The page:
Feb. 7, 2017
Utilities must buy back the electricity at market rates, but they still have this vast – and growing – infrastructure of power plants and utility lines to finance and maintain. The more the utilities raise their rates to pay for these “stranded costs,” the more consumers opt out and install solar panels. That raises the per-capita costs of maintaining that infrastructure, which raises electricity prices – and leads to more people opting out of the system. Advances in battery storage could further diminish the need for power plants that are financed 30 or 40 years into the future.
San Diego County’s poverty rate of 13.8% vastly undercounts the number of families living in economic insecurity. Fully a third of all households headed by people under age 65 have incomes below the cost of living in the region. Based on the costs of basic family budget items, the Self-Sufficiency Standard indicates the yearly income families need just to get by. The basic budget starts at almost $28,000 a year for a single adult, which would require an hourly wage of at least $13.23 if working full-time all year long. The budget grows with family size and differs according to the ages of children in the family. Self-Sufficiency is the ability to afford the bare-bones costs of living without public or private assistance. The calculation of the standard includes only no-frills items like housing, food, transportation, child care, healthcare, and taxes.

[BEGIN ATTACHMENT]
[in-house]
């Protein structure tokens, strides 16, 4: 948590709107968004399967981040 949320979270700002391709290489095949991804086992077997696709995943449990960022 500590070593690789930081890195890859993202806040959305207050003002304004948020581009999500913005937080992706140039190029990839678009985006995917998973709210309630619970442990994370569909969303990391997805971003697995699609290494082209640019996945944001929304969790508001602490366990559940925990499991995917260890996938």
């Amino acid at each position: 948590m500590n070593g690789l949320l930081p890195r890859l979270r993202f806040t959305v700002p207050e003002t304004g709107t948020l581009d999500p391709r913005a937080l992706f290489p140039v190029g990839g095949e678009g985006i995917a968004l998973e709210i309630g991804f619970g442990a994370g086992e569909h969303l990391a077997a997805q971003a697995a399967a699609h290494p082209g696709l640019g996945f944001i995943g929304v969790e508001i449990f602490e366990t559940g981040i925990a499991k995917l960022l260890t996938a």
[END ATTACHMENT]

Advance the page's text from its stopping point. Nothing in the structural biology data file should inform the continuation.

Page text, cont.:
Feb. 5, 2017
California has a big — and growing — glut of power, an investigation by the Los Angeles Times has found. The state’s power plants are on track to be able to produce at least 21% more electricity than it needs by 2020, based on official estimates. And that doesn’t even count the soaring production of electricity by rooftop solar panels that has added to the surplus. . . Californians are paying a higher premium to switch on lights or turn on electric stoves. In recent years, the gap between what Californians pay versus the rest of the country has nearly doubled to about 50%.
Feb. 5, 2017
The 13 percent increase in natural gas rates took effect in August, but consumers didn’t feel the pinch until December, when residents turned up their thermostats in the face of a particularly cold and wet season. Electricity rates were raised three times in the past year. Combined, electricity and gas rates for PG&E customers are an average of 21 percent higher than they were a year ago, said utility spokesman Donald Cutler.
Feb. 2, 2017
High energy costs then translate into high costs of food and supply since suppliers have to buy electricity and gas, Mayes said. Because of the high costs, companies that offer good-paying marketing jobs don’t want to expand into California. This makes it hard for people with limited education to find high enough wages. “We don’t have the jobs that pay for those who didn’t go to Stanford or UCLA or didn’t go to Berkeley or didn’t get a degree in computer science and life science,” he said.